Glass, a great alternative to plastic
“Our formulas are packaged in Miron glass, also known as UV glass because its dark colour protects from radiation. And although glass has higher CO2 emissions, by opting for Miron Glass our products are protected from light and oxidation. They stay fresher for longer without the need for using aggressive synthetic preservatives,” explains Catalá.
“For the outer packaging, we use chlorine-free, FSC certified paper and cardboard. We also avoid plastic coatings or laminates and we use soy-based inks, meaning that it is all easily recyclable,” he concludes.
Up-cycling; An infinite source of powerhouse ingredients
Skincare science has found a use for by-products hailing from other industries, especially from the food sector. These by-products would normally be discarded, generating significant waste and impact on the environment. Yet, it turns out that they are an infinite source of natural, highly skin-beneficial ingredients. This is ‘Up-Cycling’ at its best.
Realising the value of nutrient-rich by-products fits in perfectly with the philosophy of Twelve Beauty, where choosing ingredients based on their low environmental impact is a must. For example, take the spent grain wax present in Jojoba Quench Body Serum. This by-product is generated by the use of malt in breweries. It just so happens that spent grain wax is also very rich in Omega 6 fatty acids, known to improve skin barrier function, soothe and calm irritated skin.
These highly beneficial by-products should be considered valuable, prime raw materials. Real sustainability is not just about following the latest market trends. It is about true present-day business awareness: Producing more with minimal resources.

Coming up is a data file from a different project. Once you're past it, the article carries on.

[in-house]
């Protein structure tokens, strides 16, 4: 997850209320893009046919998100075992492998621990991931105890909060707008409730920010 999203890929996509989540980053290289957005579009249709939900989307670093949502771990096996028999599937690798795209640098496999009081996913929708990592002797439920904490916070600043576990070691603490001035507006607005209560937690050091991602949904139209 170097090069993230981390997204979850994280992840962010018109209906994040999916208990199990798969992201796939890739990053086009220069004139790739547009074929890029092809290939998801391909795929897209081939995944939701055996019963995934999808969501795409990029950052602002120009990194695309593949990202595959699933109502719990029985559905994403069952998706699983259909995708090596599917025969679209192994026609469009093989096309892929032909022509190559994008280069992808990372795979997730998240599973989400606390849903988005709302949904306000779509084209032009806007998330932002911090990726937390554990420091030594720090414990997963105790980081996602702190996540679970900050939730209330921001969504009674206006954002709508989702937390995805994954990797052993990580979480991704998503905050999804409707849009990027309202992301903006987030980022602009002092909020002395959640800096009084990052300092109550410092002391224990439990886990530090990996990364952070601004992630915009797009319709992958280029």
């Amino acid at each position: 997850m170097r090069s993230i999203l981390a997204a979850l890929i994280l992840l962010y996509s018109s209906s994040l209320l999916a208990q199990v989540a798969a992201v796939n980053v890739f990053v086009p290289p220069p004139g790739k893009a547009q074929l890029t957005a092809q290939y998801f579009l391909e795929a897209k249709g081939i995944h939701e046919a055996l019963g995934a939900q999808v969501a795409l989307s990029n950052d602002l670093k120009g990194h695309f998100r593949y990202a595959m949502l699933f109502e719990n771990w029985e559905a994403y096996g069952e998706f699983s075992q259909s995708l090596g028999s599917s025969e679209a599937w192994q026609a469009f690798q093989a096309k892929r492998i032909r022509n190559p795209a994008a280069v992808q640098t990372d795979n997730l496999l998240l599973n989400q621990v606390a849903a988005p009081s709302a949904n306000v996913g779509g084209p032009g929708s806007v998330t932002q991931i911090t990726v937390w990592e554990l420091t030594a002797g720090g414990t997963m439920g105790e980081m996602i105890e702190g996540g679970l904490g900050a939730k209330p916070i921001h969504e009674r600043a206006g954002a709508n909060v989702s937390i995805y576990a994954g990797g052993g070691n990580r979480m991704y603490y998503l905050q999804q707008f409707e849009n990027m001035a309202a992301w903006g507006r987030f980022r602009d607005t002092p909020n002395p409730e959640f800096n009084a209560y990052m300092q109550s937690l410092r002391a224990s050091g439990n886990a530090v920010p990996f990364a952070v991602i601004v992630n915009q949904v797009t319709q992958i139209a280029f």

Recycled aluminium packaging, the material of the future
Despite suffering bad press, aluminium in its recycled form is one of the most sustainable and health-safe options around. It is the easiest packaging material to recycle. It is also an excellent option to protect formulas from degradation. Moreover, it is easy and cost-effective to print directly onto the metal, doing away with the need for paper, plastic or vinyl labels.
Another reason why aluminium should be considered the material of the future is because it also protects against moisture-related oxidation and maintains the temperature of the formula. In the case of Twelve Beauty, container and formula compatibility has been exhaustively tested. In addition, aluminium is a lightweight material meaning it has less impact on transport CO2 emissions.
Every bit helps …
Pedro Catalá also volunteers part of his time to conservation projects, both in the Jardi Botanic at Valencia University and the CCB in the Orto Botanico di Cagliari, Sardinia. In addition to this, he is passionate about the conservation of flora in general (hence starting the Twelve Beauty farm). However, he is quick to add that, “I place a lot of emphasis on employee happiness. This for me is true sustainability.”